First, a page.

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Functional and proteomic analysis of Ceratonova shasta (Cnidaria: Myxozoa) polar capsules reveals adaptations to parasitism


Myxozoa is a diverse, speciose group of microscopic parasites, recently placed within the phylum Cnidaria. Myxozoans are highly reduced in size and complexity relative to free-living cnidarians, yet they have retained specialized organelles known as polar capsules, akin to the nematocyst stinging capsules of free-living species. Whereas in free-living cnidarians the stinging capsules are used for prey capture or defense, in myxozoans they have the essential function of initiating the host infection process. To explore the evolutionary adaptation of polar capsules to parasitism, we used as a model organism Ceratonova shasta, which causes lethal disease in salmonids. Here, we report the first isolation of C. shasta myxospore polar capsules using a tailored dielectrophoresis-based microfluidic chip. Using electron microscopy and functional analysis we demonstrated that C. shasta tubules have no openings and are likely used to anchor the spore to the host. Proteomic analysis of C. shasta polar capsules suggested that they have retained typical structural and housekeeping proteins found in nematocysts of jellyfish, sea anemones and Hydra, but have lost the most important functional group in nematocysts, namely toxins. Our findings support the hypothesis that polar capsules and nematocysts are homologous organelles, which have adapted to their distinct functions.


Myxozoa is a large and diverse group of microscopic endoparasites, which have been shown by morphological and phylogenomic analyses to belong within the phylum Cnidaria1,2,3,4,5,6,7. With more than 2000 species, myxozoans comprise about 20% of this ancient group, which includes corals, sea anemones, jellyfish and hydrozoans8, 9. The life cycle of myxozoan parasites alternates between vertebrate (mostly fish) and invertebrate (mostly annelid) hosts9,10,11. Consisting of only several cells, myxozoans are much reduced in size and tissue complexity compared to free-living cnidarians6, 12. Nevertheless, myxozoans retain the phylum-defining stinging organelle, known as cnidocyst or nematocyst, but referred to historically as “polar capsule” in Myxozoa2, 13,14,15.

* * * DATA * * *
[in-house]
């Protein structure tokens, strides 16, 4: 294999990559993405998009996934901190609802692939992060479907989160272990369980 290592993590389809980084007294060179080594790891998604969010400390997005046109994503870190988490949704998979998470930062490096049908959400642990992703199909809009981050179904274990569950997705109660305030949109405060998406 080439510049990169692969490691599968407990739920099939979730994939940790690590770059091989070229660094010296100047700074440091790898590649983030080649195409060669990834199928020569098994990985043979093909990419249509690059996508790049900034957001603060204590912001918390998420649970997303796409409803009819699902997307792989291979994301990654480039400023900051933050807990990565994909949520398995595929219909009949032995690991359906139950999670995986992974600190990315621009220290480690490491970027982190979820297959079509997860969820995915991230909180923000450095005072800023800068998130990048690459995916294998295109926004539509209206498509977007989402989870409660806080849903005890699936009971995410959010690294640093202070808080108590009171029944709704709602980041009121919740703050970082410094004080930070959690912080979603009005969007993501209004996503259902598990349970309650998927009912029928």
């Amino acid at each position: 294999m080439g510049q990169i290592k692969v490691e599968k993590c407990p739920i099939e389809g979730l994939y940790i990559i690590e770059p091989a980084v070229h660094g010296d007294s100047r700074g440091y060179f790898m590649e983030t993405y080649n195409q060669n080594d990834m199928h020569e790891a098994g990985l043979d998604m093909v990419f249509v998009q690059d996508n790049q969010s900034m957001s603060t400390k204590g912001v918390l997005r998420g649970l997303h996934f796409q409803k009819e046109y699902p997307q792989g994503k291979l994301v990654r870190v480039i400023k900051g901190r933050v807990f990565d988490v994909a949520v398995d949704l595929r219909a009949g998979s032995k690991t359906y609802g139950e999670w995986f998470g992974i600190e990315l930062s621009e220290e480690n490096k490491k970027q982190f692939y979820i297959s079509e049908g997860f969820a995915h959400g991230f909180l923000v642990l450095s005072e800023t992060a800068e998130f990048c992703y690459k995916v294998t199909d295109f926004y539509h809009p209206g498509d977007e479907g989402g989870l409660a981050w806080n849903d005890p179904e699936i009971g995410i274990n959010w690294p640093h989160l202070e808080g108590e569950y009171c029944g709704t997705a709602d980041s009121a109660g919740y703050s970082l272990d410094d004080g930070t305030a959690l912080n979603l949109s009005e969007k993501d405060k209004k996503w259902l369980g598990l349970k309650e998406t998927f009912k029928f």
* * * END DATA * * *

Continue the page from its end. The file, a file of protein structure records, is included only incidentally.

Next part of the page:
The nematocyst of free-living cnidarians is likely the most evolutionarily ancient venom delivery apparatus in extant multicellular organisms. These organelles are present in large numbers and operate as a micro-weaponry system capable of entangling and penetrating prey or predator, and injecting toxins at an ultrafast acceleration of more than 5 million g 16,17,18. The nematocyst contains a tightly coiled needle-like tubule, which everts explosively during the discharge process, then elongates and penetrates the target within a fraction of a second16,17,18,19. In free-living cnidarians, the driving force of this firing process is a matrix of large aggregates of poly-γ-glutamate (pγGlu) and metal cations, which are trapped inside the capsule and build the high initial osmotic pressure (150 bars) for the discharge mechanism20,21,22. During tubule elongation the pγGlu is integral in driving tubule release from its moving front23.

Myxozoans typically have only two or three polar capsules, which are essential for the initiation of host infection. The fired tubule anchors the spore to the host, in some cases by contracting to achieve closer contact, and subsequently injecting the capsule content24,25,26. The first myxozoan whole-genome data contain genes encoding capsule-specific structural proteins, including minicollagens and nematogalectins13; however, little is known of the composition of the polar capsule content, and if it shares any similarity to nematocysts of free-living cnidarians, despite the organelles having different functions. Identification of genes that are expressed specifically in these capsules would facilitate better understanding of myxozoan evolutionary adaptations to parasitism.